PHILIP H. GORDON is the Mary and David Boies Senior Fellow in U.S. Foreign Policy at the Council on Foreign Relations. He was Special Assistant to the President and White House Coordinator for the Middle East, North Africa, and the Gulf Region from 2013 to 2015.
... With all the public talk about the potential for conflict with Iran, Trump appears to be looking for a way out. He said last week that he would “like to see [Iran’s leaders] call me,” and he reportedly told the Pentagon that he did not want to go to war. His continued outreach to Chinese Leader Xi Jinping and Kim Jong Un, despite their defiance, also suggests that he may well understand the risks of escalation. Perhaps Trump has, after all, envisaged a future that includes inadvertent U.S. military conflict and doesn’t like what he sees.
Less reassuring, however, is that the Trump administration’s overall approach to these issues—and the president’s personal approach to dealmaking—has not changed and risks ending in catastrophic failure. The pattern seems to be one of hoping that threats, sanctions, and bluster force an adversary to concede or accept a “great deal”; then, having failed to anticipate the actual results of such tactics, the United States finds itself backed into a corner with no obvious way out. In an apparent effort to assuage fears of war with Iran, one senior U.S. official said to The Washington Post this week, “because we are applying levels of pressure that don’t have any historic precedent, I think we can expect Iran to increase its threats and to increase its malign behavior.” That such a response from Iran might be explicable does not make it reassuring.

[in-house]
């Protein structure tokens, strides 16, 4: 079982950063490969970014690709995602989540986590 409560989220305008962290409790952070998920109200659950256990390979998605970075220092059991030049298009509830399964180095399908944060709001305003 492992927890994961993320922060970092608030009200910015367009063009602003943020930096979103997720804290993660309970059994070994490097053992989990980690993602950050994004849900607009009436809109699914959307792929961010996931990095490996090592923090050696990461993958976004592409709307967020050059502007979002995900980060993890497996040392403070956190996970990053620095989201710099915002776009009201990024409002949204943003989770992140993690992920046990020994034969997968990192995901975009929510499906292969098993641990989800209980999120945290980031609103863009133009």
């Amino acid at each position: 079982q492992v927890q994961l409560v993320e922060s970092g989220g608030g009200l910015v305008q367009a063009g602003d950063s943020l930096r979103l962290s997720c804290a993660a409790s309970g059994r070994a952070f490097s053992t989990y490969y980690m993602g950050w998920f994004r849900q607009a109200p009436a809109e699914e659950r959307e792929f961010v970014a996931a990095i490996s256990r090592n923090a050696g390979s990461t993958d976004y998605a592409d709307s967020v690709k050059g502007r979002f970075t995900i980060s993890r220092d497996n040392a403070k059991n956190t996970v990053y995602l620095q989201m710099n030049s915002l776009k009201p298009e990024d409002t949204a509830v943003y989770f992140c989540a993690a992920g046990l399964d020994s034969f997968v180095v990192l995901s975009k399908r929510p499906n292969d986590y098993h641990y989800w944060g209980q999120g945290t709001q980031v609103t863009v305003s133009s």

While Trump may not want war, moreover, he is no longer surrounded by advisers who can help him avoid it. Former Defense Secretary James Mattis, someone who had seen war up close, was a voice of restraint, but he has now been gone for six months, and his acting successor has neither the stature nor apparently the willingness to challenge Trump. The president’s two closest foreign policy advisers are now Secretary of State Mike Pompeo—an uber-hawk on Iran who seems to tell Trump only what he wants to hear—and National Security Adviser John Bolton, who has long advocated the very sorts of wars Trump apparently seeks to avoid. Bolton has argued that the only way to stop Iran’s nuclear program is to bomb it and advocated supporting Iranian ethnic and internal resistance groups in order to accelerate regime change. He has also called on the United States to revisit the “one China” policy and “see how an increasingly belligerent China responds”; refused to rule out the use of U.S. forces in Venezuela while insisting that the Monroe Doctrine is “alive and well”; and written that “it is perfectly legitimate for the United States to respond to the current ‘necessity’ posed by North Korea’s nuclear weapons by striking first.”
In 2017, when I imagined various ways the United States might stumble into a conflict, I got some things right and some things wrong. What I certainly failed to anticipate was that two years further on, we would be relying on the instincts of Donald Trump to keep us out of war.
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